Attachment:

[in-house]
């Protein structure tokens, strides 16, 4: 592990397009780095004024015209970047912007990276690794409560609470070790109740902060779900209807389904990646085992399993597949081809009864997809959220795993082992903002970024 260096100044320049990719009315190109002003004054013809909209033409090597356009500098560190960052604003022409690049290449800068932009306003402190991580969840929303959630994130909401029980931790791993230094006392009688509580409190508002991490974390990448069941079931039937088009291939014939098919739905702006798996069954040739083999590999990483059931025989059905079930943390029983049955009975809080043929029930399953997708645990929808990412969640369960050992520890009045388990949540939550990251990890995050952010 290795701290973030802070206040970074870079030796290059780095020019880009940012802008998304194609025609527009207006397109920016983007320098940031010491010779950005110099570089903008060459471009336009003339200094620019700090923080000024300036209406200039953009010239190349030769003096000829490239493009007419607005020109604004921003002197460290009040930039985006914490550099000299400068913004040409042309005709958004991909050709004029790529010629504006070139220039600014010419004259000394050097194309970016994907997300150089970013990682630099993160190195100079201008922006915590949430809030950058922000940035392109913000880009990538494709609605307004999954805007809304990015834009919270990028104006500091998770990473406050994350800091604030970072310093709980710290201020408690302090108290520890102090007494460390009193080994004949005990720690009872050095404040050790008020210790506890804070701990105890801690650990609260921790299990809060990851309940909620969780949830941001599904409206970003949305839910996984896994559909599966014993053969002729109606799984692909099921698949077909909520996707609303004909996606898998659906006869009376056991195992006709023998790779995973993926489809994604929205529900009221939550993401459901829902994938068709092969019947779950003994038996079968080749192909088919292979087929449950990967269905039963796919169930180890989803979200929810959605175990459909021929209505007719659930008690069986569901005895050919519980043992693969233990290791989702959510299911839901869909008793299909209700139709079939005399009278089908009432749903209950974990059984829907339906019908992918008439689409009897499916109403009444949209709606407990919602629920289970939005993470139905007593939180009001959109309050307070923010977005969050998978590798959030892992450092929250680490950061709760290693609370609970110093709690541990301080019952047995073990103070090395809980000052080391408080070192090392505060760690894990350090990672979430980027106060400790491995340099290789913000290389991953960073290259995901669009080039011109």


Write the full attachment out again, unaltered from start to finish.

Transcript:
[in-house]
């Protein structure tokens, strides 16, 4: 592990397009780095004024015209970047912007990276690794409560609470070790109740902060779900209807389904990646085992399993597949081809009864997809959220795993082992903002970024 260096100044320049990719009315190109002003004054013809909209033409090597356009500098560190960052604003022409690049290449800068932009306003402190991580969840929303959630994130909401029980931790791993230094006392009688509580409190508002991490974390990448069941079931039937088009291939014939098919739905702006798996069954040739083999590999990483059931025989059905079930943390029983049955009975809080043929029930399953997708645990929808990412969640369960050992520890009045388990949540939550990251990890995050952010 290795701290973030802070206040970074870079030796290059780095020019880009940012802008998304194609025609527009207006397109920016983007320098940031010491010779950005110099570089903008060459471009336009003339200094620019700090923080000024300036209406200039953009010239190349030769003096000829490239493009007419607005020109604004921003002197460290009040930039985006914490550099000299400068913004040409042309005709958004991909050709004029790529010629504006070139220039600014010419004259000394050097194309970016994907997300150089970013990682630099993160190195100079201008922006915590949430809030950058922000940035392109913000880009990538494709609605307004999954805007809304990015834009919270990028104006500091998770990473406050994350800091604030970072310093709980710290201020408690302090108290520890102090007494460390009193080994004949005990720690009872050095404040050790008020210790506890804070701990105890801690650990609260921790299990809060990851309940909620969780949830941001599904409206970003949305839910996984896994559909599966014993053969002729109606799984692909099921698949077909909520996707609303004909996606898998659906006869009376056991195992006709023998790779995973993926489809994604929205529900009221939550993401459901829902994938068709092969019947779950003994038996079968080749192909088919292979087929449950990967269905039963796919169930180890989803979200929810959605175990459909021929209505007719659930008690069986569901005895050919519980043992693969233990290791989702959510299911839901869909008793299909209700139709079939005399009278089908009432749903209950974990059984829907339906019908992918008439689409009897499916109403009444949209709606407990919602629920289970939005993470139905007593939180009001959109309050307070923010977005969050998978590798959030892992450092929250680490950061709760290693609370609970110093709690541990301080019952047995073990103070090395809980000052080391408080070192090392505060760690894990350090990672979430980027106060400790491995340099290789913000290389991953960073290259995901669009080039011109």